From Asia Times
When the Ukrainian navy sent a tugboat and two small gunboats on Sunday to force their way through the Kerch Strait into the Sea of Azov, it knew in advance the Russian response would be swift and merciless.
After all, Kiev was entering waters claimed by Russia with military vessels without clarifying their intent.
The intent, though, was clear; to raise the stakes in the militarization of the Sea of Azov.
The Kerch Strait connects the Sea of Azov with the Black Sea. To reach Mariupol, a key city in the Sea of Azov very close to the dangerous dividing line between Ukraine's army and the pro-Russian militias in Donbass, the Ukrainian navy needs to go through the Kerch.
Yet since Russia retook control of Crimea via a 2014 referendum, the waters around Kerch are de facto Russian territorial waters.
Kiev announced this past summer it would build a naval base in the Sea of Azov by the end of 2018. That's an absolute red line for Moscow. Kiev may have to trade access to Mariupol, which, incidentally, also trades closely with the People's Republic of Donetsk. But forget about military access.
And most of all, forget about supplying a Ukrainian military fleet in the port of Berdyansk capable of sabotaging the immensely successful, Russian-built Crimean bridge.
Predictably, Western media has been complaining again about "Russian aggression," a gift that keeps on giving. Or blaming Russia for its over-reaction, overlooking the fact that Ukraine's incursion was with military vessels, not fishing boats. Russian resolve was quite visible, as powerful Ka-52 "Alligator" assault helicopters were promptly on the scene.
Washington and Brussels uncritically bought Kiev's "Russian aggression" hysteria, as well as the UN Security Council, which, instead of focusing on the facts in the Kerch Strait incident, preferring to accuse Moscow once again of annexing Crimea in 2014.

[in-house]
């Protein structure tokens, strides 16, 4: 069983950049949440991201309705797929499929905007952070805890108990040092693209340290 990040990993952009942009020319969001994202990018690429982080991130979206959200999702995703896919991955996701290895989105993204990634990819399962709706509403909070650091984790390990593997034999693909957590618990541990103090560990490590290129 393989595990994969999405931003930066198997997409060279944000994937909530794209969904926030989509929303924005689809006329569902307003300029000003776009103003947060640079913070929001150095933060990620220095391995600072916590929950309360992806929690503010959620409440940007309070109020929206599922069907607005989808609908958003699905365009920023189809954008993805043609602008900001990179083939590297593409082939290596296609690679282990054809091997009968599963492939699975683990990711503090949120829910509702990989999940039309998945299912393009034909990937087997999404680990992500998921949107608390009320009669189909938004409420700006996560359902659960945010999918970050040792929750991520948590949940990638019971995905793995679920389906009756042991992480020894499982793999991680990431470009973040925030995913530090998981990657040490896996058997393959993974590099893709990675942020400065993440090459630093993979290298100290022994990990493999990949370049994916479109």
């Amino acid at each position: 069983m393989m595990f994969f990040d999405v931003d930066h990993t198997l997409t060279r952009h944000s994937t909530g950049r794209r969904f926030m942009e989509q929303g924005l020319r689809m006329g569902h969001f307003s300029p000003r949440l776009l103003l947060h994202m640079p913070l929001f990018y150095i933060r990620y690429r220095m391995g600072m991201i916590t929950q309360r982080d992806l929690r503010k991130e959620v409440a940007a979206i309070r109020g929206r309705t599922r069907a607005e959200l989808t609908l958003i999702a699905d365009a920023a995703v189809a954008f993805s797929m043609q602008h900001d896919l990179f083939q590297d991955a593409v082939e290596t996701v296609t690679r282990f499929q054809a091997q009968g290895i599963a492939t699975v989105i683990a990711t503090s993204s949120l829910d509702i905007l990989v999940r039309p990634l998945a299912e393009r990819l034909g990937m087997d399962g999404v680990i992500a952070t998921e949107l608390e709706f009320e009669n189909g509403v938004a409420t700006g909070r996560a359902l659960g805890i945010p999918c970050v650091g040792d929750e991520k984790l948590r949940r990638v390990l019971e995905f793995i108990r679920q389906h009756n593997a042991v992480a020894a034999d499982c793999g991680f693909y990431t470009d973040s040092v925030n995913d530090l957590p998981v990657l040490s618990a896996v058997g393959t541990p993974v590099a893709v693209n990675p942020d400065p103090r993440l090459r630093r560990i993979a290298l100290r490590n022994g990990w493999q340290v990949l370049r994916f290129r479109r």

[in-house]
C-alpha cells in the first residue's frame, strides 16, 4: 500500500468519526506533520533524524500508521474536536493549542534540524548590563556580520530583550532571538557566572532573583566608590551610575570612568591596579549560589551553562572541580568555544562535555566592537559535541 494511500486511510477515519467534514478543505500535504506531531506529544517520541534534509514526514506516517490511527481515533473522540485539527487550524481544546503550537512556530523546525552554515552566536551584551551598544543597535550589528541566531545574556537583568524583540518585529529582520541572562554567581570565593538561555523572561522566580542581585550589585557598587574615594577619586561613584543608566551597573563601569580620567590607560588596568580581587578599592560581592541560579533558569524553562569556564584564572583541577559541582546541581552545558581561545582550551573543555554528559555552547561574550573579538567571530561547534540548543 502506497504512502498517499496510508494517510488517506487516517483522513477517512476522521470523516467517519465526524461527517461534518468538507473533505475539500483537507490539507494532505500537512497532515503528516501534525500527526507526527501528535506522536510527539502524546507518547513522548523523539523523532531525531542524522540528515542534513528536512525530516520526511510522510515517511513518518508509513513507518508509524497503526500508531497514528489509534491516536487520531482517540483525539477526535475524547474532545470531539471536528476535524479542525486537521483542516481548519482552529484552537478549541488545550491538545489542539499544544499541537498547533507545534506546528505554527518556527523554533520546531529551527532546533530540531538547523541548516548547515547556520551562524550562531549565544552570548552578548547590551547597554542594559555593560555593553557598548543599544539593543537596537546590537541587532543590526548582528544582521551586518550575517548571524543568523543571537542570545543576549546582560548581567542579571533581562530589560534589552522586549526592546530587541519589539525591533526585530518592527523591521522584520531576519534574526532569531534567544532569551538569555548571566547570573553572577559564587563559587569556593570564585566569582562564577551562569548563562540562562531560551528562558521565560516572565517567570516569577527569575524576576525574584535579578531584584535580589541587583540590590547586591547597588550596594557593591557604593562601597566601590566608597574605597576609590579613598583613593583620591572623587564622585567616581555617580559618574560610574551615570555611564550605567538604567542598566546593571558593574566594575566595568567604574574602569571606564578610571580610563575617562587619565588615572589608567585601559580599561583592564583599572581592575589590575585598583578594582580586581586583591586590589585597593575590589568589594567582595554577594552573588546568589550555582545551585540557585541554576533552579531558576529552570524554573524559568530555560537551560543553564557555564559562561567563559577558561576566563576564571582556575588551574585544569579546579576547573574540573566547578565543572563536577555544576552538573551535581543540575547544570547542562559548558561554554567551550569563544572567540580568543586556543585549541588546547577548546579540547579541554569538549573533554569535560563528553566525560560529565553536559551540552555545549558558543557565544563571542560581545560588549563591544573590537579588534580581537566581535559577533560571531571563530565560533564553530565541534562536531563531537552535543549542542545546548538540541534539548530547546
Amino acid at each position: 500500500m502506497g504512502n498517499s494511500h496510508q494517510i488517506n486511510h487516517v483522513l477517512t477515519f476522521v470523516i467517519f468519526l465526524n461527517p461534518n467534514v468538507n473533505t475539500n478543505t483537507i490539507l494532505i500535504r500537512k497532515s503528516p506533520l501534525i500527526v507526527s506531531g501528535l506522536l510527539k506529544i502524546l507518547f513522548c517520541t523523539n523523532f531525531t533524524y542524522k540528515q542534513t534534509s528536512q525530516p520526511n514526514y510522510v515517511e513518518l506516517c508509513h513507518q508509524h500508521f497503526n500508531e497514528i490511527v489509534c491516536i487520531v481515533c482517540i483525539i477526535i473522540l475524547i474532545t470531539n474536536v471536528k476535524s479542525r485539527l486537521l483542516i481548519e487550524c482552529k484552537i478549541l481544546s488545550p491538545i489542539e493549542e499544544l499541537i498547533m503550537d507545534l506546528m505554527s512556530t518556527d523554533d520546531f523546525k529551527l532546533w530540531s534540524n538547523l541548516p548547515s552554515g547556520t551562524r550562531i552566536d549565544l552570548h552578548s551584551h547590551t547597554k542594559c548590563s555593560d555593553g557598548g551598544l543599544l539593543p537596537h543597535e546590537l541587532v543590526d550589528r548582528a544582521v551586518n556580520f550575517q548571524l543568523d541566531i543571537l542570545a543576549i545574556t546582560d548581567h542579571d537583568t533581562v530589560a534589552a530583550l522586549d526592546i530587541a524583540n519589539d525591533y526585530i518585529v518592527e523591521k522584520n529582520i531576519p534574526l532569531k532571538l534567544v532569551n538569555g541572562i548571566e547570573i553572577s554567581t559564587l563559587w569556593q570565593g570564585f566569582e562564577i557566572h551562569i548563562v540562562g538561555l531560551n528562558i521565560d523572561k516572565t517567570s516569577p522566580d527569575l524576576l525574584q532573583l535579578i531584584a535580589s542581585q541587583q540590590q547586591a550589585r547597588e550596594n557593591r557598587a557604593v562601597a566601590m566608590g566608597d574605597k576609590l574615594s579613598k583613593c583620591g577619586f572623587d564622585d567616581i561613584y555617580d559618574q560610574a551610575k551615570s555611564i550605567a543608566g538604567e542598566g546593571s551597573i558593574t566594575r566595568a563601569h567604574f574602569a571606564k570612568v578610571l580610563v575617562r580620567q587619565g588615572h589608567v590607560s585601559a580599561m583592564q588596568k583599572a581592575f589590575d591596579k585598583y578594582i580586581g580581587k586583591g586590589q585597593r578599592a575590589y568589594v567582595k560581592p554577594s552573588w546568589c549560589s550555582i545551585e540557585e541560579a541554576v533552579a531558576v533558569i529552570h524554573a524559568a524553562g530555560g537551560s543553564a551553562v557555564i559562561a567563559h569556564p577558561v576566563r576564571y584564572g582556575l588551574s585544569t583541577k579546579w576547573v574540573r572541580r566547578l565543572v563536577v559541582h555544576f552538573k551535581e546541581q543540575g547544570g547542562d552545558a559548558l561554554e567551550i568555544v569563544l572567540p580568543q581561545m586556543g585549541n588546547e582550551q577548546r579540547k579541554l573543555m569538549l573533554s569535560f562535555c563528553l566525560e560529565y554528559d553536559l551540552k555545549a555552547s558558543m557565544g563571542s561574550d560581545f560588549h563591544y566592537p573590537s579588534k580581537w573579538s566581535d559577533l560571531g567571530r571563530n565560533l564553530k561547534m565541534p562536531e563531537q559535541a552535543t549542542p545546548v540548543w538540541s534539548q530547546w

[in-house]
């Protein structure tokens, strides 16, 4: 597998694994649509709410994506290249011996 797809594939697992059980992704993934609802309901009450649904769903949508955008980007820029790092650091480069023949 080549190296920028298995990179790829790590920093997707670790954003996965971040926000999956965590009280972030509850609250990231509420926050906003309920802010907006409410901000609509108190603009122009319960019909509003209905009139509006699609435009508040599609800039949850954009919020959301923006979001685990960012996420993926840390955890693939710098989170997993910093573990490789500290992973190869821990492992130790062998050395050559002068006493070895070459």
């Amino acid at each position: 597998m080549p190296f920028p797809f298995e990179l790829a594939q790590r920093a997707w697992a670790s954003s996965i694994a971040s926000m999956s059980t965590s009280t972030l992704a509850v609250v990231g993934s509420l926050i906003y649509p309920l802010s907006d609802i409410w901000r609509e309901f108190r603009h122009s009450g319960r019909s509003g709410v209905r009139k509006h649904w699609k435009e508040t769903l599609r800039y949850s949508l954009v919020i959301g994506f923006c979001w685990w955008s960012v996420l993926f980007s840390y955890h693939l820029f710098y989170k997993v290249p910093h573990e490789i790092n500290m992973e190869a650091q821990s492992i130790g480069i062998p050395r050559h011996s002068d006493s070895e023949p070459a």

The key point, overlooked by the UNSC, is that the Kerch incident configures Kiev's flagrant violation of articles 7, 19 and 21 of the UN Convention on the Law of the Sea.Russian lakes
I happened to be right in the middle of deep research in Istanbul over the geopolitics of the Black Sea when the Kerch incident happened.
For the moment, it's crucial to stress what top Russian analysts have been pointing out in detail. My interlocutors in Istanbul may disagree, but for all practical purposes, the Kerch Strait, the Sea of Azov and the Black Sea, in military terms, are de facto Russian lakes.
At best, the Black Sea as a whole might evolve into a Russia-Turkey condominium, assuming President Erdogan plays his cards right. Everyone else is as relevant, militarily, as a bunch of sardines.
Russia is able to handle anything -- naval or aerial -- intruding in the Kerch Strait, the Sea of Azov and the Black Sea in a matter ranging from seconds to just a few minutes. Every vessel moving in every corner of the Black Sea is tracked 24/7. Moscow knows it. Kiev knows it. NATO knows it. And crucially, the Pentagon knows it.